Thoughts on Our Money System

Ever since March, when Troy left a comment on my blog, I’ve been thinking about what he said. His comment was in response to my post on hyperinflation. Troy writes:

Ryan, just found your blog and am a bit confused. I believe that the scenario in some form as described in “Ushering in a New Era of Hyperinflation” will materialize. Whether it is nasty inflation or hyperinflation, we will see the value/purchasing power of our dollars decreased. It seems that you are focusing on debt reduction. A very noble and valuable exercise but probably not in this paradigm.

May I suggest an alternative approach? Keep your debt. What is the benefit of debt reduction right now? What is your current debt load preventing you from accomplishing? What opportunities are you missing because you a focused on singular goal — debt reduction. What about investing to expand your business? What about investing some portion of your debt reduction funds on acquisition of physical assests such as silver or gold… as a hedge? What about taking on debt backed property?

If inflation happens, savings become worth less and at worse worthless. If inflation is going to occur, then debt-backed properties and physical assets are the way to go. I am not suggesting one extreme or the other. Simply that debt reduction should be balanced with other strategies. The most important issues is to make sure all variable rates are FIXED. Best of luck. Keep the faith, brother.

I’ve been reading and learning about our money system for a few years now (I’m currently reading The Creature from Jekyll Island by G. Edward Griffin), and I’ve been struggling with what to do.

Because, in a way, what might seem logical in an economy with real money is illogical in an economy with fiat money.

The money I have today has more purchasing power than the money I earn tomorrow. Which means there is a strong incentive to spend that money on physical goods now — and a strong disincentive to save.

I distinctly remember when the real estate bubble was expanding in the early 2000s because Steph and I wanted to buy a home for our growing family. But it was insane. Builders were raising their prices by as much as $15,000 every couple weeks.

If you waited two weeks to make a decision, you would have to pay an extra $15,000. But who could possibly save that much money in only two weeks? Because of price inflation, waiting to buy didn’t make a whole lot of sense. (By the way, I still refused to buy.)

We may be on the verge of a similar situation, not just with real estate, but with the prices of everything. If hyperinflation takes hold, we’ll all be wishing we’d spent our money before it became totally worthless.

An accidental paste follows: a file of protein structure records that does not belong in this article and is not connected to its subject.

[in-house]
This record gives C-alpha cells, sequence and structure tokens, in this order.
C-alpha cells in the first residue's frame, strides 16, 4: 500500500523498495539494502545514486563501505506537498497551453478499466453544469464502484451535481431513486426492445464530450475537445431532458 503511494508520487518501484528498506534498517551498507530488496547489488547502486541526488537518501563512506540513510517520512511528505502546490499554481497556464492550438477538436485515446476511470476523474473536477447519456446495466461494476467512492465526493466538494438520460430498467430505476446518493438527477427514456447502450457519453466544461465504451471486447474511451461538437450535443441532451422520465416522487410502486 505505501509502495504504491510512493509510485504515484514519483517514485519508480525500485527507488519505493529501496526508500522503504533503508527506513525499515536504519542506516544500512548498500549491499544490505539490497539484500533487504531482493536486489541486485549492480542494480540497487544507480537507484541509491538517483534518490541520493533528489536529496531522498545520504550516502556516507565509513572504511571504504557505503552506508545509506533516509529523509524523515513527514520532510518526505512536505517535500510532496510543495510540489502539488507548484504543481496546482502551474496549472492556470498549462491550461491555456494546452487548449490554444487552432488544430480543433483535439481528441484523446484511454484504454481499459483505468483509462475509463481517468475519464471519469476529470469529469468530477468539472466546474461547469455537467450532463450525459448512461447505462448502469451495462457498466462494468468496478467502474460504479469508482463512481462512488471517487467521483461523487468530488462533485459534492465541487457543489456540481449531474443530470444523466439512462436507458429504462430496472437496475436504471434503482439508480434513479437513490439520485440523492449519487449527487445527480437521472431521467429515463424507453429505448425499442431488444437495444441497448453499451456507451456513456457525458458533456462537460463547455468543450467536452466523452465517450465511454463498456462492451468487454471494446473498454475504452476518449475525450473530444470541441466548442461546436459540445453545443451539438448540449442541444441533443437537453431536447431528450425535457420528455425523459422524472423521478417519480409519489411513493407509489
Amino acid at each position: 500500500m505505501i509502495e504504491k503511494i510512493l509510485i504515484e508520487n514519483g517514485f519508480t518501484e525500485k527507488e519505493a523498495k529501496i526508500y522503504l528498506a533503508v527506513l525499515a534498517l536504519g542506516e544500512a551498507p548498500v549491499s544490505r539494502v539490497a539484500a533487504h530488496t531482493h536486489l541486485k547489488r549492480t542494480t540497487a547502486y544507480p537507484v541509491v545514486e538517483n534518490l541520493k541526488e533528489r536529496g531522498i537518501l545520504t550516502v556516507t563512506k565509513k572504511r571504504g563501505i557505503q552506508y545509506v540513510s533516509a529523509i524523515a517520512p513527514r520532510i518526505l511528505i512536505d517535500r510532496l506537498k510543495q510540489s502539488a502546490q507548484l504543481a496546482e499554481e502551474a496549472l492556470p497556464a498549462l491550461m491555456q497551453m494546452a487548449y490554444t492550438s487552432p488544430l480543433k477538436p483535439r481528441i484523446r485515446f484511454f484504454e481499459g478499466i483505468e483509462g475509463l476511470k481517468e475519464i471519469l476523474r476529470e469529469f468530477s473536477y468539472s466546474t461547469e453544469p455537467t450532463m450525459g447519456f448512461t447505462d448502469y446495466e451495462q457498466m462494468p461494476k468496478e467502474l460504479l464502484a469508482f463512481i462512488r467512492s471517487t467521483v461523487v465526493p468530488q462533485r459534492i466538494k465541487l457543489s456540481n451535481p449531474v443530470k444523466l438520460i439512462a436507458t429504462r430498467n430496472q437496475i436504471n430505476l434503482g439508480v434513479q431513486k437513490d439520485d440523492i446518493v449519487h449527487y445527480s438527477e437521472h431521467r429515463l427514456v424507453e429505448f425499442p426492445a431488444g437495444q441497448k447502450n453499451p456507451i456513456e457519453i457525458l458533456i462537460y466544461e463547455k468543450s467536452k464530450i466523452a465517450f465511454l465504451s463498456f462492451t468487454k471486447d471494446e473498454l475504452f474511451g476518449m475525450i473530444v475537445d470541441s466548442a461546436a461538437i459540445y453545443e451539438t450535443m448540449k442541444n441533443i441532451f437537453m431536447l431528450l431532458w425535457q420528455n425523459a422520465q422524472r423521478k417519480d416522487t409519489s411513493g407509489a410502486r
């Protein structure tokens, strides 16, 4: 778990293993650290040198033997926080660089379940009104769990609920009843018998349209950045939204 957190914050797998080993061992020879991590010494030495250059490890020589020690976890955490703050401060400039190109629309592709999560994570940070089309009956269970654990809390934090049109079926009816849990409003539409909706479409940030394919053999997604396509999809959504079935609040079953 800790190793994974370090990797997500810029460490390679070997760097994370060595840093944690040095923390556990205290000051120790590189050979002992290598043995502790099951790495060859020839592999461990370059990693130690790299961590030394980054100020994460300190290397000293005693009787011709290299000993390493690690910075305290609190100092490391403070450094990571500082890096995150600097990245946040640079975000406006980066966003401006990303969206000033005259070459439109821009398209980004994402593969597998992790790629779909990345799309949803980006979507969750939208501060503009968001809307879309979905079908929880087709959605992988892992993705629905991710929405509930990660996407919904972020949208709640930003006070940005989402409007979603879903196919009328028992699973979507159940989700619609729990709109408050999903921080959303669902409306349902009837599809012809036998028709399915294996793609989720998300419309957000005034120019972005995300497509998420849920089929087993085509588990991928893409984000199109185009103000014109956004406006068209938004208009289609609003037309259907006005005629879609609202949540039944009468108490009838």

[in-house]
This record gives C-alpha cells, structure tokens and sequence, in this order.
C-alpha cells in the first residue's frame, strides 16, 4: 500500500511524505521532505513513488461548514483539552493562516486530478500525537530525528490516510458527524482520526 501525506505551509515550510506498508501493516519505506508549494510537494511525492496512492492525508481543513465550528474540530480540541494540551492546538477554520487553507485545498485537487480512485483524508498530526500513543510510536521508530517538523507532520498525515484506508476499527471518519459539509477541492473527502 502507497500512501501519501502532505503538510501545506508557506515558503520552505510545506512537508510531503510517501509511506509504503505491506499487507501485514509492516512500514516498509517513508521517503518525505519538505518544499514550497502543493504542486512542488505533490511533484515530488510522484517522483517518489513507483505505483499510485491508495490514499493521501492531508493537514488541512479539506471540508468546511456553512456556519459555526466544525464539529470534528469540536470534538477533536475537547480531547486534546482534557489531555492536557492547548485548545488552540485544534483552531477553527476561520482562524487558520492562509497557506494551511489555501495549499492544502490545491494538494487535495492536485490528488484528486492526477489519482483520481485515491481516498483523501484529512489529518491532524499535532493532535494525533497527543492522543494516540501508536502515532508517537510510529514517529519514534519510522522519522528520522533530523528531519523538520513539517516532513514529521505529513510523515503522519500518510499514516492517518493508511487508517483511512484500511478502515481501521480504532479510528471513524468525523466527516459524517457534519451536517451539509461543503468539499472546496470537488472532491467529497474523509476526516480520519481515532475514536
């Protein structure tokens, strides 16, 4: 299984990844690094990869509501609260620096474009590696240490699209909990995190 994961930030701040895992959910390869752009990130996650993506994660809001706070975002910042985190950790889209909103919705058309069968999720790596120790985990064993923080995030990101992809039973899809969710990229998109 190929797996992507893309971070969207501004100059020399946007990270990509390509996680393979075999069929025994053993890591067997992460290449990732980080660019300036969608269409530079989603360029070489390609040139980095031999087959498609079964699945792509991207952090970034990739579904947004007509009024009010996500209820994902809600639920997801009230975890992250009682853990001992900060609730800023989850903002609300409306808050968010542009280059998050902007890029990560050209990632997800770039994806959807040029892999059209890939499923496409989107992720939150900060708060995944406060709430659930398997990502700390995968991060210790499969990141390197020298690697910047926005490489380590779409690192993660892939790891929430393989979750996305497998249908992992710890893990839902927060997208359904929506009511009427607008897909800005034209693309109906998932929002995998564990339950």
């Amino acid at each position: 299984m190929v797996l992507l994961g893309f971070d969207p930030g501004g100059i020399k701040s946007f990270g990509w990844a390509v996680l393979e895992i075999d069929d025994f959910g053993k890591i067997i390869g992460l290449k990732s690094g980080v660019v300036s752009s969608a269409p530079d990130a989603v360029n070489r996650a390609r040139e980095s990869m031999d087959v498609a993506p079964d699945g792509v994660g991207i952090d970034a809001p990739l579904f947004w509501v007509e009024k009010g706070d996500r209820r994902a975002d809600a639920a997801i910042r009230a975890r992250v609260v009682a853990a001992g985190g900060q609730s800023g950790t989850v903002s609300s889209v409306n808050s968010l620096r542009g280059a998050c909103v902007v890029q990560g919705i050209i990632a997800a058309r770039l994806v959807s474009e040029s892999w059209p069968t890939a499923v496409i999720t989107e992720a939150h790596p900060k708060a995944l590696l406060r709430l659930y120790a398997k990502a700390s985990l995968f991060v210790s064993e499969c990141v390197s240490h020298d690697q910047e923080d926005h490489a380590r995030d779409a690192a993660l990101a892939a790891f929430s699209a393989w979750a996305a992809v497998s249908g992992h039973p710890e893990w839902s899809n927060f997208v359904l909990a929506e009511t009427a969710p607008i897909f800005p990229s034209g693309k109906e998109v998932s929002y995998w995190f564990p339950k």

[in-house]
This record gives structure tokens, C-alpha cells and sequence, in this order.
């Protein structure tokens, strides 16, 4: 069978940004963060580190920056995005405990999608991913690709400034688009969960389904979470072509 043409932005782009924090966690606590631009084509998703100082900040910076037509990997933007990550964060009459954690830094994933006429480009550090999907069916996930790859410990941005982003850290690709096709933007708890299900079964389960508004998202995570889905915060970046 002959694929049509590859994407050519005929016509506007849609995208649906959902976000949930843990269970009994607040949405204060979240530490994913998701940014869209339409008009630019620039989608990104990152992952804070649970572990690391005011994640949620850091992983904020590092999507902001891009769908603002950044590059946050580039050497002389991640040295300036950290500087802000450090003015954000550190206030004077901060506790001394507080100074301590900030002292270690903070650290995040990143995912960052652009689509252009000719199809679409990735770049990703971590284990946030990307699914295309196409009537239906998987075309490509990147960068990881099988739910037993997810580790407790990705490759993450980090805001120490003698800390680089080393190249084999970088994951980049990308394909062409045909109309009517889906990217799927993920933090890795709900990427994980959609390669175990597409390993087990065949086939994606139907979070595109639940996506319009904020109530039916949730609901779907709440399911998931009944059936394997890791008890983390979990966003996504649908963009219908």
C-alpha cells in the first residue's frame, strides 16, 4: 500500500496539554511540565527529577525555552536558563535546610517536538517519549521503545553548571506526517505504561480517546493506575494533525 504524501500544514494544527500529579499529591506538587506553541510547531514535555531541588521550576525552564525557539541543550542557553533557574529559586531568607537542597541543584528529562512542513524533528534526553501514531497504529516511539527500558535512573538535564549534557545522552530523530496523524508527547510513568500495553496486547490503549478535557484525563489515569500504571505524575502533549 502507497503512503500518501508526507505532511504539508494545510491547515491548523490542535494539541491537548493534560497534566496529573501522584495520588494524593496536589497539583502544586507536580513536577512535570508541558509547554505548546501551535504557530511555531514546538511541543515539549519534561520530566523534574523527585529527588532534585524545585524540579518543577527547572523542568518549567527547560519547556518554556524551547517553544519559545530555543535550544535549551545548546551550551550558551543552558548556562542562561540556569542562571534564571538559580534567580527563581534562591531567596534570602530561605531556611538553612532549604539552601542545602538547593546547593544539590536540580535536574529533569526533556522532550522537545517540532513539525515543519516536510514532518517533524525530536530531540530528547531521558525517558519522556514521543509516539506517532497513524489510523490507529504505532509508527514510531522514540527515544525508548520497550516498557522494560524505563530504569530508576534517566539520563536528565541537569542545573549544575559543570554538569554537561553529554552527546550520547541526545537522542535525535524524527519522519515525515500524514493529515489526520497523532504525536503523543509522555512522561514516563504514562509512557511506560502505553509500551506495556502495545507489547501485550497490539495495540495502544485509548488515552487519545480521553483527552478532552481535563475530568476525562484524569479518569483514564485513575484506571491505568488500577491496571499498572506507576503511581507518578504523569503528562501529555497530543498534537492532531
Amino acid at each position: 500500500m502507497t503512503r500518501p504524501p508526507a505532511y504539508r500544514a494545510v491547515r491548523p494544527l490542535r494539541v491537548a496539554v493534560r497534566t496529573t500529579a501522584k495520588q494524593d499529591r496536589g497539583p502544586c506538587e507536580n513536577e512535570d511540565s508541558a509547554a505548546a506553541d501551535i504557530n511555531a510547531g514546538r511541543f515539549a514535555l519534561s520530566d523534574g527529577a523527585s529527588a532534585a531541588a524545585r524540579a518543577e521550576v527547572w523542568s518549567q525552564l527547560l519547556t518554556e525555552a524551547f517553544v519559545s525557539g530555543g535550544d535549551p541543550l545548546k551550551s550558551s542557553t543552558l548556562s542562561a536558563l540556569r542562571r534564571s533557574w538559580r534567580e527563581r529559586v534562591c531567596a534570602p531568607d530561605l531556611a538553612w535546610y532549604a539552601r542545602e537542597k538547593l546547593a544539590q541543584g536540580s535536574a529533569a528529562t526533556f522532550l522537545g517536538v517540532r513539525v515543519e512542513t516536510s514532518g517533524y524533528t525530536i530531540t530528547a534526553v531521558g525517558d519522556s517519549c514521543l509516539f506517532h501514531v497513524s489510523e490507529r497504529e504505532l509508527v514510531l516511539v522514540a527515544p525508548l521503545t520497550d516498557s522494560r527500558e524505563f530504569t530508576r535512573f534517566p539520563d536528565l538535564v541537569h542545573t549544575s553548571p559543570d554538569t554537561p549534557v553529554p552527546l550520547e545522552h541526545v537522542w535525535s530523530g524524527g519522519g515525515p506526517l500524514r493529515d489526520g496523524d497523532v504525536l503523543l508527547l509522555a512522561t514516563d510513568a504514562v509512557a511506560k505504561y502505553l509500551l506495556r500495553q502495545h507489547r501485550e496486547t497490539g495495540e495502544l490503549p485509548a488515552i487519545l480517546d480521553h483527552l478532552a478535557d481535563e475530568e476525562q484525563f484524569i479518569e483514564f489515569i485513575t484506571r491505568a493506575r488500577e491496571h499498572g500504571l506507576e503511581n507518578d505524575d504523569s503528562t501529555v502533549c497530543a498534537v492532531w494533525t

Assuming hyperinflation is in our future, it makes no sense at all to pay off debt right now. It actually makes more sense to take on debt, then pay it back quickly with worthless dollars.

I’ve studied the history of hyperinflationary situations, and from what I can tell, most people are able to pay off their debts quickly because the money supply is expanding so rapidly.

I know this probably sounds all weird and strange and topsy-turvy — and it is! You can’t think the same way when you’re dealing with a currency that is being devalued as much and as fast as the U.S. dollar.

All is to say, this line of thinking is influencing my decision about whether to buy a new car or not. I have one in mind, and it would make my debt go up quite a bit. But the car manufacturer is offering 0% interest on a 63-month car loan through July 31st.

Question: Do I buy the car using a 0% interest loan? Or do I go with one car for now and continue paying off debt?

Under normal circumstances, the “logical” thing to do would be to pay off debt. But in today’s circumstances, what is normally logical is illogical. And what is normally illogical becomes more logical.

Which is to say I’m leaning toward buying the new car.

Am I crazy? Leave a comment and let me know.

If you enjoyed this post, make sure you subscribe to my RSS feed!

2 thoughts on “Thoughts on Our Money System”

  1. Ryan, I’m curious about where you found your information on hyperinflation and debt reduction. Can you share your references?


  2. Victoria,

    Here are some links for you to research:

    Wikipedia – The Weimar Republic

    Look under the “Years of crisis” subheading for some interesting information about hyperinflation.

    The Worst Episode of Hyperinflation in History: Yugoslavia 1993-94

    Make sure you read to Page 3 of this article. Explains how people would wait to pay phone bills because inflation was happening so quickly.

    Hyperinflation History: When Hard Cash Goes Soft

    Direct quote: “Restaurant bills could double before diners finished their meal, and ministers passed laundry baskets around for the collection in their church.”

    Overall, a good article, but the closing quote is total B.S. The author writes:

    “For years now, there have also been many doomsayers prophesying a murky future for the US in which the economy would collapse under hyperinflation. There is little chance of that happening. The US has learned its lessons and has a good grip on monetary mechanisms.”

    Uh, no.

Comments are closed.